COVINGTON, Ga. -- When Quincy Cullins walked off the field after Eastside put the cap on a shut-down performance of region foe Salem — a 21-0 Eastside win — the 5-foot-7, 165-pound freshman’s gait didn’t look like that of a wide-eyed, wet-behind-the-ears freshman.
Cullins looked and talked as though he’d been here before. He played like it too.
That night against Salem, Cullins rushed for 78 yards on seven carries — an 11.1 yards-per-carry average. But then in the following week when Eastside secured home field advantage in the playoffs, the freshman ripped off 113 yards on 11 carries and a score.
He ran with strength and purpose. His cuts were decisive. His vision was sure. And his confidence was through the roof, as exhibited by what he had to say after the Salem performance.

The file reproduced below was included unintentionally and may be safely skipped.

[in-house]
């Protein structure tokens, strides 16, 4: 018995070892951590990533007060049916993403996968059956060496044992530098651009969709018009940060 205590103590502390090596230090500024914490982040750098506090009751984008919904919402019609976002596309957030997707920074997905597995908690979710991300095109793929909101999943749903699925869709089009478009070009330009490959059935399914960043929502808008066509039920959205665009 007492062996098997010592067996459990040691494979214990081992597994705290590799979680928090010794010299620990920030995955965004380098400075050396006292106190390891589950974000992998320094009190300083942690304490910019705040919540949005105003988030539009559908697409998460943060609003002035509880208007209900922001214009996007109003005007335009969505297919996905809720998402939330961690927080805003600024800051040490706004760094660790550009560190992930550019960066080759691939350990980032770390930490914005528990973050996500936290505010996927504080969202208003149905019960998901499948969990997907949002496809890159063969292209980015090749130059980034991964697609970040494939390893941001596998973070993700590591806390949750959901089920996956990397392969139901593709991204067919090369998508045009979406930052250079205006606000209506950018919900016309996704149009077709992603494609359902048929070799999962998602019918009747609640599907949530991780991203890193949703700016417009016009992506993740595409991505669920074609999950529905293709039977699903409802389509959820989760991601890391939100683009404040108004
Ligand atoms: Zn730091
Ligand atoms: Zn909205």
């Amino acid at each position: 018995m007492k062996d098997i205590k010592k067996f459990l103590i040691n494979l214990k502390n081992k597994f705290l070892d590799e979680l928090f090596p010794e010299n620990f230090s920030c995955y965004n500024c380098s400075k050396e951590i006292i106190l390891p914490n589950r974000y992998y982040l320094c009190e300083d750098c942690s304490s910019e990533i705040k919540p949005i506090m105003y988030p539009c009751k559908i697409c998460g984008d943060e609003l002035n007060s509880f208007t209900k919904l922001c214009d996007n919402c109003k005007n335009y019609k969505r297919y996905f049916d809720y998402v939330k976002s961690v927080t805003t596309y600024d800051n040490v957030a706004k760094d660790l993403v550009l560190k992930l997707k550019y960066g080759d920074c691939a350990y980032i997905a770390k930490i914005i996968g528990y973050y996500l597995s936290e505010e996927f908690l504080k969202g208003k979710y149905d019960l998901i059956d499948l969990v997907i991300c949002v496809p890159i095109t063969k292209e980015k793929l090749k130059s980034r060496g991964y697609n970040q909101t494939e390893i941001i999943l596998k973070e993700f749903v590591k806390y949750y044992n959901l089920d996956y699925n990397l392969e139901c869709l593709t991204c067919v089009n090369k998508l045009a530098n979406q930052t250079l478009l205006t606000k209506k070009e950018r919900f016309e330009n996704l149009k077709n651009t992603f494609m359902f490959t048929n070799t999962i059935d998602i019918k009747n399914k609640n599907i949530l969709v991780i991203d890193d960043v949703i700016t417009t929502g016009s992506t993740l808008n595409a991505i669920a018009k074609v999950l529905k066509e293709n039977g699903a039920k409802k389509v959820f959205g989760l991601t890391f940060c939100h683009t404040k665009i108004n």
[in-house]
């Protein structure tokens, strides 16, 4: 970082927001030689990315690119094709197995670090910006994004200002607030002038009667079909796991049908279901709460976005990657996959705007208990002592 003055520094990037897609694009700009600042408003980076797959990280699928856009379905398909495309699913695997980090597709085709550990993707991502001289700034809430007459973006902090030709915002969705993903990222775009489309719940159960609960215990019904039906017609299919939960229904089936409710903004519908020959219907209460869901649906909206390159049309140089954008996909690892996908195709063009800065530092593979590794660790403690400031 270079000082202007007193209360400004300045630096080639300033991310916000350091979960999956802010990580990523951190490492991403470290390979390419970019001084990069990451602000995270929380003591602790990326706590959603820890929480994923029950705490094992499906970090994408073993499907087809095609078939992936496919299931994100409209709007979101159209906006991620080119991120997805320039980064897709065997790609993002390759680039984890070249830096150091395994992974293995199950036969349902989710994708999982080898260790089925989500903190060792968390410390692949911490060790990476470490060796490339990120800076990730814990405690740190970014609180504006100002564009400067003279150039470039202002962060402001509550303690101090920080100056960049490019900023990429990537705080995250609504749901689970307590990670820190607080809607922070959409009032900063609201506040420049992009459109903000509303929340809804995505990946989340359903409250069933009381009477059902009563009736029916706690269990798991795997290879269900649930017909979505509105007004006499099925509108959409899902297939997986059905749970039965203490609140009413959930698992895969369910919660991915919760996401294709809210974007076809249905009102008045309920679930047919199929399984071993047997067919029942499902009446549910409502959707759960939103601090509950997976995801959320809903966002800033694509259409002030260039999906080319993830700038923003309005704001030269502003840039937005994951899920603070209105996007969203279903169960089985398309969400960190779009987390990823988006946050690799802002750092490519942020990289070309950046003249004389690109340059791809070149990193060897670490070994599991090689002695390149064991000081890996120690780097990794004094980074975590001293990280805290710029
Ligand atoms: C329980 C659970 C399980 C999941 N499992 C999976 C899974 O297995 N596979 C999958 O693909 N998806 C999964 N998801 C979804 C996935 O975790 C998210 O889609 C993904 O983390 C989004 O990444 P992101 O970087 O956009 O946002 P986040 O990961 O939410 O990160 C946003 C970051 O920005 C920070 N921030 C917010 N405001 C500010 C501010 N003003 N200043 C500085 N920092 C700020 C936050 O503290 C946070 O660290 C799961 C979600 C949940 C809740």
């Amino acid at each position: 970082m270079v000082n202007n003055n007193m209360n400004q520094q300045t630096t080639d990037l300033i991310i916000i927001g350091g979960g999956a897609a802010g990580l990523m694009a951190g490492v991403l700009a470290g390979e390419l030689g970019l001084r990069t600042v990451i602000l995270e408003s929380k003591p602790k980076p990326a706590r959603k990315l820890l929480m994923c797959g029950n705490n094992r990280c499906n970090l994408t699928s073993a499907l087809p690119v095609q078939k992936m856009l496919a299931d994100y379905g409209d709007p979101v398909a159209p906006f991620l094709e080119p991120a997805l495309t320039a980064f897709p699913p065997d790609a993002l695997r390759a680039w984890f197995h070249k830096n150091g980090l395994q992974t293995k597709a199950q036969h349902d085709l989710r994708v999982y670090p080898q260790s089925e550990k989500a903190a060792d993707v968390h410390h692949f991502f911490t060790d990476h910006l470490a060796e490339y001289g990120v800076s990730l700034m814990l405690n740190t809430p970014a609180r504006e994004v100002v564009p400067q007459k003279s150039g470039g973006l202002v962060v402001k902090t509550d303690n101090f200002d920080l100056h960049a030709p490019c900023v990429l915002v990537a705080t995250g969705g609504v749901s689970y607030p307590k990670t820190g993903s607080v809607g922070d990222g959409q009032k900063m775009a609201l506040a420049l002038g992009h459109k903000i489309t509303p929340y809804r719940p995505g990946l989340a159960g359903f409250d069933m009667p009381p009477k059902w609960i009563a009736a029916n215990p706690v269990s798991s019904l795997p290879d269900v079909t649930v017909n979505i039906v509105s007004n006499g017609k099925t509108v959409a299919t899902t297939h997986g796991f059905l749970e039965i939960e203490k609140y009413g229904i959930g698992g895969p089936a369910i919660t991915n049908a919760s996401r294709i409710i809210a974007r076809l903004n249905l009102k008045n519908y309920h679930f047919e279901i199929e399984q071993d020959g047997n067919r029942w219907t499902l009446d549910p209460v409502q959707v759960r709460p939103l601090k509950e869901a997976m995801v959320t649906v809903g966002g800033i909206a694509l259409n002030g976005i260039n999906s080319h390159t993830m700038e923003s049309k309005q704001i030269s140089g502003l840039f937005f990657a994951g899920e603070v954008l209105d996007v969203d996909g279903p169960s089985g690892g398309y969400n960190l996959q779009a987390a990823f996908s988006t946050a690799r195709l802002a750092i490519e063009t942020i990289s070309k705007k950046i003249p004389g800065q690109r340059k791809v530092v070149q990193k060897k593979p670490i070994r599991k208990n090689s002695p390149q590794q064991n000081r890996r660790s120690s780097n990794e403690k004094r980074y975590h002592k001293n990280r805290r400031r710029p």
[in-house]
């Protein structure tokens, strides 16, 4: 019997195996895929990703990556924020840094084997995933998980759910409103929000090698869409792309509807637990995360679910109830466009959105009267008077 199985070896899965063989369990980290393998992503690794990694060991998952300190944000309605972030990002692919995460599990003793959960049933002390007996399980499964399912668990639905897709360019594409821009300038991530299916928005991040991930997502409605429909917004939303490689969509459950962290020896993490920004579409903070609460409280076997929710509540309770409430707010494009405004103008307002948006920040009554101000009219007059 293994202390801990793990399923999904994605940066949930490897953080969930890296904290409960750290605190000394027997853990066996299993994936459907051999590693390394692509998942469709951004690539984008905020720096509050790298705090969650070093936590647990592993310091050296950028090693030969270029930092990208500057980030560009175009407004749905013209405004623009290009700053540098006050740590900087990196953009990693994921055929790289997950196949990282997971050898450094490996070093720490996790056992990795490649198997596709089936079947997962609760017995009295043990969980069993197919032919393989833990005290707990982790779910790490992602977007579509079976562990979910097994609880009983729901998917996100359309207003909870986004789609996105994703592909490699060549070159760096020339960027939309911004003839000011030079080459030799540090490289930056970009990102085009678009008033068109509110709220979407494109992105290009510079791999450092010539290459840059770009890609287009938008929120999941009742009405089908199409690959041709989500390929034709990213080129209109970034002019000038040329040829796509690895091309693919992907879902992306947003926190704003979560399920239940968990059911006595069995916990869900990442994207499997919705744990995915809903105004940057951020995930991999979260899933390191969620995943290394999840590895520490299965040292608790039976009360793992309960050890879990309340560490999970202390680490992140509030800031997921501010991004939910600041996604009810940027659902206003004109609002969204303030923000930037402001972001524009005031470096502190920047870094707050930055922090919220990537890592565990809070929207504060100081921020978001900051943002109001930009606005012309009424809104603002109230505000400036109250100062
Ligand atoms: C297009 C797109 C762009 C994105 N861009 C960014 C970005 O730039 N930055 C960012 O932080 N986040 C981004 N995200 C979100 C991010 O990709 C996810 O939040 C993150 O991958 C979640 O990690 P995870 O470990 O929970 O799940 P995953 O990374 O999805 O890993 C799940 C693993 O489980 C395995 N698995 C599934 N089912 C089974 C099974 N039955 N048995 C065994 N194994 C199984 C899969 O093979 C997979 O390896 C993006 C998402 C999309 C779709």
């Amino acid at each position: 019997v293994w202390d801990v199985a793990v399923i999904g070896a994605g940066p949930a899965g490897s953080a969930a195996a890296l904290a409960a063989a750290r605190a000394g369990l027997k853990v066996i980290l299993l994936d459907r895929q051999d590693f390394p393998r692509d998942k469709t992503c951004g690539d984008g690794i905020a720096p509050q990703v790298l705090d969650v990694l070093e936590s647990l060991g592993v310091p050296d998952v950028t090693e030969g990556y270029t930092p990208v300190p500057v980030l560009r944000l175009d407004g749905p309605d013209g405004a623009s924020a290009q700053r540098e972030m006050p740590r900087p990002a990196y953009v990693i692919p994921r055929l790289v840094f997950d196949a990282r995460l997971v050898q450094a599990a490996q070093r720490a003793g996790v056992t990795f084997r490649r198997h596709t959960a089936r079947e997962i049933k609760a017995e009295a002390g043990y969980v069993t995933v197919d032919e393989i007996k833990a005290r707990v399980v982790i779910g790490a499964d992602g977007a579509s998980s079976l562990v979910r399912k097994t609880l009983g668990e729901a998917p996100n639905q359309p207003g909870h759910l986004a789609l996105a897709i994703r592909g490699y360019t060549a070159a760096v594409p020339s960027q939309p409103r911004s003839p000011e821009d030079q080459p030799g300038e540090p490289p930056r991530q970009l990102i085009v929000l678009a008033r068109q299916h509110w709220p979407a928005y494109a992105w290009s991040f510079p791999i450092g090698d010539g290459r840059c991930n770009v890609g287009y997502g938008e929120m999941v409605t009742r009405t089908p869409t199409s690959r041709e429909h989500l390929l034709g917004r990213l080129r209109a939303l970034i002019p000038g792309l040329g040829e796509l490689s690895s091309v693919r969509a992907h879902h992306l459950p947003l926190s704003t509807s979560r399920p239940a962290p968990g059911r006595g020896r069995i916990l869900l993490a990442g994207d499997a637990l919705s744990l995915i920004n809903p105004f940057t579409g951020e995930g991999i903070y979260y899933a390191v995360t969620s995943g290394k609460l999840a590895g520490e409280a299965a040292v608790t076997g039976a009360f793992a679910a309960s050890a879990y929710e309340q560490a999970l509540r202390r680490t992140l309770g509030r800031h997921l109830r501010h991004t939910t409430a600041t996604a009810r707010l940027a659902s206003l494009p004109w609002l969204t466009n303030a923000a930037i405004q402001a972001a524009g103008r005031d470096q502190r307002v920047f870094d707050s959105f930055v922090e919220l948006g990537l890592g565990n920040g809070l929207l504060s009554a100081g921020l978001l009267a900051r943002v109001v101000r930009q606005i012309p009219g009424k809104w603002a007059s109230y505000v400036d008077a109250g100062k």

“I’m just out here trying to do what I can to help the team now,” Cullins said after the Salem game. “It feels good to be able to contribute this way as a freshman. It’s something I knew I had in me the whole time.”
So did Cullins’ coach, Troy Hoff.
“It was a thing where we saw it early in him,” Hoff said. “When he was coming in with us for workouts after just being in the eighth grade, he didn’t run like a typical eighth grader or carry himself as such. And as the summer went we just noticed his ability more and more, and he’s played himself into contributing well for us.”
Cullins rushed for 477 yards on 69 carries — a 6.9 yards per touch average — and found the end zone five times. He also flashed some ability as a receiver in the flat, registering eight catches for 62 yards. His play was good enough to net him Freshman of the Year honors for The Covington News’ 2017 All-County Football team.
And if his freshman potential is any indication, Eastside might have one heck of player on its hands for the next three years.
“He has a bright future,” Hoff said. “We’re excited to see what’s ahead for him.”
It’s that possible future that keeps Cullins focused in the present.
“I’m just going to keep finding ways to work and improve and get better and not be satisfied,” Cullins said.